Hassan Juma’a, head of the Iraqi Federation of Oil Employees, said the draft was “motivated by political forces that do not want the independence of trade union organizations and do not believe in trade union pluralism, especially in the public sector.” Nevertheless, earlier this year unions convinced the government to finally ratify ILO Convention 87 on Freedom of Association, which they view as a step towards legislation that will finally guarantee union rights for all Iraqi workers.
In April last year, 3,000 contingent workers in the electrical generation and transmission industry formed a union, after the government failed to pay their wages for five months. They then joined with the union for the industry’s permanent workers to form the General Trade Union of Electricity Sector Employees of Iraq. This March, they began a series of demonstrations in Baghdad and Basra. On March 29, the government electrical ministry fired 100 of the union’s leaders, saying they’d been absent from work during the previous day’s protest. Some had been working in the generating stations for over 10 years. Two days later, workers began sit-ins in power plants across Iraq. Their demands included reinstating the fired laborers, permanent jobs and inclusion in Iraq’s Social Security system, and a minimum monthly wage of $300.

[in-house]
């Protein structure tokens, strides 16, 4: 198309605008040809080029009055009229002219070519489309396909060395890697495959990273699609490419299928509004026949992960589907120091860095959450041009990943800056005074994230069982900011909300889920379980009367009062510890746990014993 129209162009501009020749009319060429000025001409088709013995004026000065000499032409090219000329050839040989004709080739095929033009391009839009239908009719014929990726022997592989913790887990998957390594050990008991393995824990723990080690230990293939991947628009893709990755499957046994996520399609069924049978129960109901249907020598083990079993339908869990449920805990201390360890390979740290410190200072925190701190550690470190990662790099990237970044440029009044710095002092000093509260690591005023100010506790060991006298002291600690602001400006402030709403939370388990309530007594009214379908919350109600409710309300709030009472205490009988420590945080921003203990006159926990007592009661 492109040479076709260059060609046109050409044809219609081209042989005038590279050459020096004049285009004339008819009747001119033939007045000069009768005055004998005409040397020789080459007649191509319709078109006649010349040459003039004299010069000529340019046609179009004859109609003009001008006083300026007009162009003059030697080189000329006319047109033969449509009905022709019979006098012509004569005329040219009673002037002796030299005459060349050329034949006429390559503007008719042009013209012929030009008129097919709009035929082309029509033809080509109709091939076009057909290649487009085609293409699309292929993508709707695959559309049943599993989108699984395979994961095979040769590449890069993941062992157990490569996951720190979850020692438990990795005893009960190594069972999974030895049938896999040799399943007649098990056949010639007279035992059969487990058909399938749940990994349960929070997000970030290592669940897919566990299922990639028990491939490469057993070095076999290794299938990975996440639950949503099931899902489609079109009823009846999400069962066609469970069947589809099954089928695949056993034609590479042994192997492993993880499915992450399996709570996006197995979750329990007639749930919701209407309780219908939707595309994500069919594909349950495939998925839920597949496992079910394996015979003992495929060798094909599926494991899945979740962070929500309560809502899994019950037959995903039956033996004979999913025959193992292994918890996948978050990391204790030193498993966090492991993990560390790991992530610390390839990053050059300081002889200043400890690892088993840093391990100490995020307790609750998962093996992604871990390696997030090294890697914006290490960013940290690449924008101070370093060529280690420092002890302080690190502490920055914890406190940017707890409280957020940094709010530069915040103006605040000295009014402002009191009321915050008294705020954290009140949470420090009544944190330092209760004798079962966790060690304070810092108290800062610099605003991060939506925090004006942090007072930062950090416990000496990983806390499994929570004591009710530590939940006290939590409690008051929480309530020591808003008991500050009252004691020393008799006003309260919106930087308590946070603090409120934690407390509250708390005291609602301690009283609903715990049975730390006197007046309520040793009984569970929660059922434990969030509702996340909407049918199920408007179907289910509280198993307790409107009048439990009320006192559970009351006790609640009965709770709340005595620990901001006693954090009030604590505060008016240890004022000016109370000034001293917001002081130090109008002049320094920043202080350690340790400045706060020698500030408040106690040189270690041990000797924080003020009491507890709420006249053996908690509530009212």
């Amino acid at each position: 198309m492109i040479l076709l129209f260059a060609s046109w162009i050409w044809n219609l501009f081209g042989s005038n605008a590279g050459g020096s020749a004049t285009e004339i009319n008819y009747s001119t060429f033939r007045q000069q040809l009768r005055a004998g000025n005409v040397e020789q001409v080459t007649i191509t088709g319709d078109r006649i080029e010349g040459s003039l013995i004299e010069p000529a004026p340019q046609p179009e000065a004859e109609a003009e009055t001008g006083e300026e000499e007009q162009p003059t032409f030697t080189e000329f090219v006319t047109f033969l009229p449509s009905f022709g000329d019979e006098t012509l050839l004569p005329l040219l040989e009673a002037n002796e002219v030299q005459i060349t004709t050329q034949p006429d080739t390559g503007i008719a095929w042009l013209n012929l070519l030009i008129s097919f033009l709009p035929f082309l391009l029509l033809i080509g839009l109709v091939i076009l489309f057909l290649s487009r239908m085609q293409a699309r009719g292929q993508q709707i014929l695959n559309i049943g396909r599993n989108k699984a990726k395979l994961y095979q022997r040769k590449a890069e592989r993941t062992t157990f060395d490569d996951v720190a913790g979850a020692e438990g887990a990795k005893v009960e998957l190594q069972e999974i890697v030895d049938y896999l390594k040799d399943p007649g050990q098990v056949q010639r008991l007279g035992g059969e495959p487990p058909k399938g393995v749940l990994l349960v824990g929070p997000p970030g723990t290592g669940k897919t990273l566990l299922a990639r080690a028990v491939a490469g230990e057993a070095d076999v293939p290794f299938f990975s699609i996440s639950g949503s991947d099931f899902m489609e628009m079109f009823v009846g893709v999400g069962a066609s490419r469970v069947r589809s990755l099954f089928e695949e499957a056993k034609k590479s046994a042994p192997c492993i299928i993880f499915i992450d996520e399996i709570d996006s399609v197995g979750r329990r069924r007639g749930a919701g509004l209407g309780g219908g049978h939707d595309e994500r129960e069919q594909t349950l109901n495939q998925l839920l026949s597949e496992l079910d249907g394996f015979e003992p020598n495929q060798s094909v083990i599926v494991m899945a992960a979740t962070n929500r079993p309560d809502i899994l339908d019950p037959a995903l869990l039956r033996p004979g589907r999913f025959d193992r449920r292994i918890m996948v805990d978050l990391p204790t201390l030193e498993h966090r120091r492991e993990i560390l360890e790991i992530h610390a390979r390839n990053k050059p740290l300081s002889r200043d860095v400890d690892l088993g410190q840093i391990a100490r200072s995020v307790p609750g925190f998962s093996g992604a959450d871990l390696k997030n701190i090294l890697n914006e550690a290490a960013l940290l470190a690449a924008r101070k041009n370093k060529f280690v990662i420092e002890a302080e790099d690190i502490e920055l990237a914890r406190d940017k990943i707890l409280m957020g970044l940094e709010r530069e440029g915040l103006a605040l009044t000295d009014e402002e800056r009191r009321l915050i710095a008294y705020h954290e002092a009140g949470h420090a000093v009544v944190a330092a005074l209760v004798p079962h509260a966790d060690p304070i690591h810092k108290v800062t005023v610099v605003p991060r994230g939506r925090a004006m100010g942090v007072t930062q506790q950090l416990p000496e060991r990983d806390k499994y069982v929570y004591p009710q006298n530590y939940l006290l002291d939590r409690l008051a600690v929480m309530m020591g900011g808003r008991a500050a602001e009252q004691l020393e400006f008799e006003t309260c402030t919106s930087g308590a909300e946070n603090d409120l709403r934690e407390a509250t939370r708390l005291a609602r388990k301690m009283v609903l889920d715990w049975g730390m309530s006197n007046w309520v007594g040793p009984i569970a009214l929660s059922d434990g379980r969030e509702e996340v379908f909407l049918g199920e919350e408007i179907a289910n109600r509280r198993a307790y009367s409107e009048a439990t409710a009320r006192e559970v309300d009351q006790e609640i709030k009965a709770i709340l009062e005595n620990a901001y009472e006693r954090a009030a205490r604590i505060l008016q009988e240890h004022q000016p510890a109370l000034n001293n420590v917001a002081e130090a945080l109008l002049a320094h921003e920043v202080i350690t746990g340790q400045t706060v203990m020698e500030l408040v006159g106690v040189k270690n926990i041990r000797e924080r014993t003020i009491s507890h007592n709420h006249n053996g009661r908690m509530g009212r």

On May 18, just after the election, the Iraqi government announced that it would not only include all 30,000 contingent contract workers in the electricity industry in the Social Security system but would guarantee the same rights as those enjoyed by permanent workers to the 150,000 contract workers throughout the public sector.
Hashmeya Alsaadawe, president of the Basra Trade Union Federation and the electrical union—the first woman to head a national union in Iraq—said that the elections had encouraged people to demand that they benefit from the country’s oil wealth. “Workers have high expectations,” she said. “They have been very active in demonstrations and on social media to demand their rights.”
Those heightened expectations and worker demonstrations dealt a blow as well to the World Bank, which had threatened the Iraqi government that it would not grant critical loans without reduced government spending on social benefits. Under bank pressure, last year the Iraqi cabinet then approved a draft social security law that would have increased worker contributions to the funds while raising the retirement age from 63 to 65. “Adoption of this draft will lead to increased poverty among Iraqis, even though they are living in one of the world’s richest countries in oil,” Alsaadawe charged.